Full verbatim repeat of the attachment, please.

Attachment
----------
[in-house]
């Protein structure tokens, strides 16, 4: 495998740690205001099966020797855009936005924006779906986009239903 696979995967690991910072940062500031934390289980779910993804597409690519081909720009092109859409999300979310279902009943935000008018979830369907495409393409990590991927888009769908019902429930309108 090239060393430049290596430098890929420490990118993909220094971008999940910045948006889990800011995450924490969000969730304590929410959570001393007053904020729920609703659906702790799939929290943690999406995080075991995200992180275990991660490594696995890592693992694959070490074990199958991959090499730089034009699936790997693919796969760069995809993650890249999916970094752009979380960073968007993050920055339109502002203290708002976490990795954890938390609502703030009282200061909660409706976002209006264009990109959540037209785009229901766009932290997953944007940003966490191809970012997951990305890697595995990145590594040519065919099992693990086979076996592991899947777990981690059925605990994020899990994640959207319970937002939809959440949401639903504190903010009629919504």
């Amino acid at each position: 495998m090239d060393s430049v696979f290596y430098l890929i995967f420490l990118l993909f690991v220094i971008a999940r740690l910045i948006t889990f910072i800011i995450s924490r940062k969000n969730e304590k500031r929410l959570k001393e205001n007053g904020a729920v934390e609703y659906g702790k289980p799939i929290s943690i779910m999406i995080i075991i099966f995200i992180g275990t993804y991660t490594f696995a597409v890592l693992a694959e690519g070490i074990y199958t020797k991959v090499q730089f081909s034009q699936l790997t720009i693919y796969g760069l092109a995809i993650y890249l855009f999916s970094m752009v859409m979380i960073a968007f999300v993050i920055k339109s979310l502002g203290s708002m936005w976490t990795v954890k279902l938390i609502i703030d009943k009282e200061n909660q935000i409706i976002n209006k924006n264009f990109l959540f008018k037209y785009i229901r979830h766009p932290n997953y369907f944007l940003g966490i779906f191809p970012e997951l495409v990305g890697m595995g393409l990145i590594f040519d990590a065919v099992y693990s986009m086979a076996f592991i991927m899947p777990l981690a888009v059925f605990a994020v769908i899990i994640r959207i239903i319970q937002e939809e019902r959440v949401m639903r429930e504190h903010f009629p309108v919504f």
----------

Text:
[in-house]
């Protein structure tokens, strides 16, 4: 495998740690205001099966020797855009936005924006779906986009239903 696979995967690991910072940062500031934390289980779910993804597409690519081909720009092109859409999300979310279902009943935000008018979830369907495409393409990590991927888009769908019902429930309108 090239060393430049290596430098890929420490990118993909220094971008999940910045948006889990800011995450924490969000969730304590929410959570001393007053904020729920609703659906702790799939929290943690999406995080075991995200992180275990991660490594696995890592693992694959070490074990199958991959090499730089034009699936790997693919796969760069995809993650890249999916970094752009979380960073968007993050920055339109502002203290708002976490990795954890938390609502703030009282200061909660409706976002209006264009990109959540037209785009229901766009932290997953944007940003966490191809970012997951990305890697595995990145590594040519065919099992693990086979076996592991899947777990981690059925605990994020899990994640959207319970937002939809959440949401639903504190903010009629919504």
């Amino acid at each position: 495998m090239d060393s430049v696979f290596y430098l890929i995967f420490l990118l993909f690991v220094i971008a999940r740690l910045i948006t889990f910072i800011i995450s924490r940062k969000n969730e304590k500031r929410l959570k001393e205001n007053g904020a729920v934390e609703y659906g702790k289980p799939i929290s943690i779910m999406i995080i075991i099966f995200i992180g275990t993804y991660t490594f696995a597409v890592l693992a694959e690519g070490i074990y199958t020797k991959v090499q730089f081909s034009q699936l790997t720009i693919y796969g760069l092109a995809i993650y890249l855009f999916s970094m752009v859409m979380i960073a968007f999300v993050i920055k339109s979310l502002g203290s708002m936005w976490t990795v954890k279902l938390i609502i703030d009943k009282e200061n909660q935000i409706i976002n209006k924006n264009f990109l959540f008018k037209y785009i229901r979830h766009p932290n997953y369907f944007l940003g966490i779906f191809p970012e997951l495409v990305g890697m595995g393409l990145i590594f040519d990590a065919v099992y693990s986009m086979a076996f592991i991927m899947p777990l981690a888009v059925f605990a994020v769908i899990i994640r959207i239903i319970q937002e939809e019902r959440v949401m639903r429930e504190h903010f009629p309108v919504f």